The system may have other configurations, such as using multiple smaller impellers or holding or rotating multiple substrates within effective range of one or more impellers within a supercritical fluid environment; or having the planes of the substrates and impellors both oriented vertically rather than horizontally, or oriented orthogonally to each other such that the fluid force effect of the impeller is across the substrate surface rather than directed normally at the surface. In all cases, substantial mechanical energy from an independent source is added to the supercritical cleaning environment, affecting the fluid dynamics within the chamber, and contributing to the cleaning process at the fluid/substrate interface.
One example of the invention is a supercritical fluid cleaning station for cleaning selected substrates, where the cleaning station has a pressure chamber containing supercritical fluid, a substrate support within the chamber upon which at least one substrate may be placed for cleaning, and a supercritical fluid turbulent flow generator within the chamber. The turbulent flow generator has a power source external of the pressure chamber, and an agitation mechanism inside the pressure chamber proximate the substrate support for generating a turbulent flow within the supercritical fluid. By design of the chamber and the agitation mechanism, the turbulent flow is directed so as to impact the surface of a substrate on the substrate holder. A coupling mechanism connects the external power source to the internal agitation mechanism.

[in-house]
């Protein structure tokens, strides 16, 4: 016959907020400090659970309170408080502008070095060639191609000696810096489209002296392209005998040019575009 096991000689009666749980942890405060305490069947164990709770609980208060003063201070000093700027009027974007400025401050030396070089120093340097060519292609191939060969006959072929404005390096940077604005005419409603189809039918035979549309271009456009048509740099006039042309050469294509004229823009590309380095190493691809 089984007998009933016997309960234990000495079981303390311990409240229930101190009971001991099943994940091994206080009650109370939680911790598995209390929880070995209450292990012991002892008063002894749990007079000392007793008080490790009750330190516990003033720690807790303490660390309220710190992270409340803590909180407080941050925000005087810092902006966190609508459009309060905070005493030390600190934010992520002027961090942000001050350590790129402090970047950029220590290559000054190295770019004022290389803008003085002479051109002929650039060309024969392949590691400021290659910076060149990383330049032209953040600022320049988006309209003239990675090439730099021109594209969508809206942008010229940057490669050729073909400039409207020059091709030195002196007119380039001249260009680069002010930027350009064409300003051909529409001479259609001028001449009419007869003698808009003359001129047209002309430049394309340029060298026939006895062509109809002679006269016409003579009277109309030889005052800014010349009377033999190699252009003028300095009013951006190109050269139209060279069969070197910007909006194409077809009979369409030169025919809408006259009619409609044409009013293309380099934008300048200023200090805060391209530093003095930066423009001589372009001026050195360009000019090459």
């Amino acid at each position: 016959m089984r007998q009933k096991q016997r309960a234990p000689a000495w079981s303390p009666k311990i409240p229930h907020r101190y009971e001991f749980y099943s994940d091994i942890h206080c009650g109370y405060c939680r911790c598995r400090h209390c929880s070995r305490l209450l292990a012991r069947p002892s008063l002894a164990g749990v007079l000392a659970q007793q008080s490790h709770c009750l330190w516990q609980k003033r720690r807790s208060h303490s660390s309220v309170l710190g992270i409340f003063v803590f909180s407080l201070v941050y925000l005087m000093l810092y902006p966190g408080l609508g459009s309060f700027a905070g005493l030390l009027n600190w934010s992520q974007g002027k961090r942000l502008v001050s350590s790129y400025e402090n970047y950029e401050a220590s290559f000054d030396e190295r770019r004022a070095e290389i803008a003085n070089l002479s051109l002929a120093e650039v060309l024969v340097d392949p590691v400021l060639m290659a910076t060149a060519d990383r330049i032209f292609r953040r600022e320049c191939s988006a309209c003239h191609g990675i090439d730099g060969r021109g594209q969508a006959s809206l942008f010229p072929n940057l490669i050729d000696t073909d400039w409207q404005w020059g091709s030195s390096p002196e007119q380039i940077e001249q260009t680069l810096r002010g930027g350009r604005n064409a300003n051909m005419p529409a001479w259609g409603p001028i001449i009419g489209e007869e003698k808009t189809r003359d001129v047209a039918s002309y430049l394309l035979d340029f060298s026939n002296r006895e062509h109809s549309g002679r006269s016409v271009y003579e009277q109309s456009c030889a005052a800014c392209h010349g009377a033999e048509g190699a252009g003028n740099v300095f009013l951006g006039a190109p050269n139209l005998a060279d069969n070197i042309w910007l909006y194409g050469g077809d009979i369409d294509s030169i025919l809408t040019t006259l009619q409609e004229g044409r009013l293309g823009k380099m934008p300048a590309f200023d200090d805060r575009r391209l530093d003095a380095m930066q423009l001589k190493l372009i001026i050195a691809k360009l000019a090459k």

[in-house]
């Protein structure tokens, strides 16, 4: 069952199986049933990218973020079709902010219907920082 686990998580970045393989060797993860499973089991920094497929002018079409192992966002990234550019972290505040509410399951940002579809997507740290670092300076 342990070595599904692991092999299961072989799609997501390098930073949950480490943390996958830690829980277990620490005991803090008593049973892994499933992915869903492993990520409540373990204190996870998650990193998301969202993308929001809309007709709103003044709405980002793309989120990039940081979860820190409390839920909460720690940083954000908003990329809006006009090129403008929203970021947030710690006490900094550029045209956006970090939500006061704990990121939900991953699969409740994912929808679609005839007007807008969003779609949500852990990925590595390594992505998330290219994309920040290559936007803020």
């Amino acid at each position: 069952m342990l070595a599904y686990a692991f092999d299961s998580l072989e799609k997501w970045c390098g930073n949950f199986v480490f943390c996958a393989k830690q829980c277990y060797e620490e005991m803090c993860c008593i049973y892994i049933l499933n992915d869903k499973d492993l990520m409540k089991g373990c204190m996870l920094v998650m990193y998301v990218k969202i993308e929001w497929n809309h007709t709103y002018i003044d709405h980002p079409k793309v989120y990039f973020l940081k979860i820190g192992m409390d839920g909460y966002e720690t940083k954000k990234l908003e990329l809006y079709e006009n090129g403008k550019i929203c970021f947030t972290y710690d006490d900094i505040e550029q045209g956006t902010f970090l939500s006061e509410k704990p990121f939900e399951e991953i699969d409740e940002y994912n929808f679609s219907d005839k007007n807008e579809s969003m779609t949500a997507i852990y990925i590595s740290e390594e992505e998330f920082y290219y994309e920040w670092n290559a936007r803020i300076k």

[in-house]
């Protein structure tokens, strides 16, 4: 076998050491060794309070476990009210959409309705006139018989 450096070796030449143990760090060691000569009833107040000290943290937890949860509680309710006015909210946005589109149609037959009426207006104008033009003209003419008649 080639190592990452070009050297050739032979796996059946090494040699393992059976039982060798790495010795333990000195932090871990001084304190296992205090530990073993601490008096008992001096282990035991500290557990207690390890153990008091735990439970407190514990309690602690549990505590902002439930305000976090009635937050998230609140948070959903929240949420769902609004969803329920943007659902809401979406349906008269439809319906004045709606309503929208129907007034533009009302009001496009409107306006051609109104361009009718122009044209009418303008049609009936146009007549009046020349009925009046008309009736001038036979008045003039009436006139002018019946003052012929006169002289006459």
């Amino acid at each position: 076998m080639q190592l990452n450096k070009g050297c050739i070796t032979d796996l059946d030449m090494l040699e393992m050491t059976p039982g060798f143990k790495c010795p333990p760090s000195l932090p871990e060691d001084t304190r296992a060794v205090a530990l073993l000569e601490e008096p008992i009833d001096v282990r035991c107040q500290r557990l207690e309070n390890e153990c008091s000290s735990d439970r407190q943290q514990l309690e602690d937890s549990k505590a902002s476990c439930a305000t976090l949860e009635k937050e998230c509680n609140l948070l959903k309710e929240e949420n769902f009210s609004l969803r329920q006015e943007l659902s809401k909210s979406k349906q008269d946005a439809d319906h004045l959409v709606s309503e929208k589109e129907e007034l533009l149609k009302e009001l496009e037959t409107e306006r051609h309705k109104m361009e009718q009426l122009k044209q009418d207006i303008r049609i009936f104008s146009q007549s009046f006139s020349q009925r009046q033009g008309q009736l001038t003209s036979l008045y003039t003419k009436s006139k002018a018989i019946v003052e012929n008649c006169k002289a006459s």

The agitation mechanism may incorporate a rotable impeller and drive shaft, or other type of movable vanes or paddles arranged for movement so that they can apply or impart turbulent flow to the supercritical fluid.
The external power source may be an electric motor such as a common A.C. motor mounted on the exterior of or near the pressure chamber. The coupling mechanism may be a magnetic coupler or other non-mechanical coupling mechanism that requires no mechanical linkage piercing the hull of the pressure chamber. The internal agitation mechanism may include at least one or a set or series of baffles arranged within the chamber near the impeller so as to cause or induce further turbulence and agitation in the supercritical fluid, or otherwise affect the turbulence flow and its direction as the impeller rotates.
There may be a supercritical fluid inlet configured to direct at least a portion of inflowing supercritical fluid towards the agitation mechanism so as to inject fresh fluid into the turbulent flow. There may be a supercritical fluid perimeter outlet, where the chamber and agitation mechanism are configured for intra-chamber fluid circulation so as to direct the turbulent flow off the surface of the substrate and into a circular perimeter path within the chamber. At least a portion of the volume of flow in the circular path may be continually discharged when the outlet is open for discharge and the inlet is open and admitting supercritical fluid into the chamber.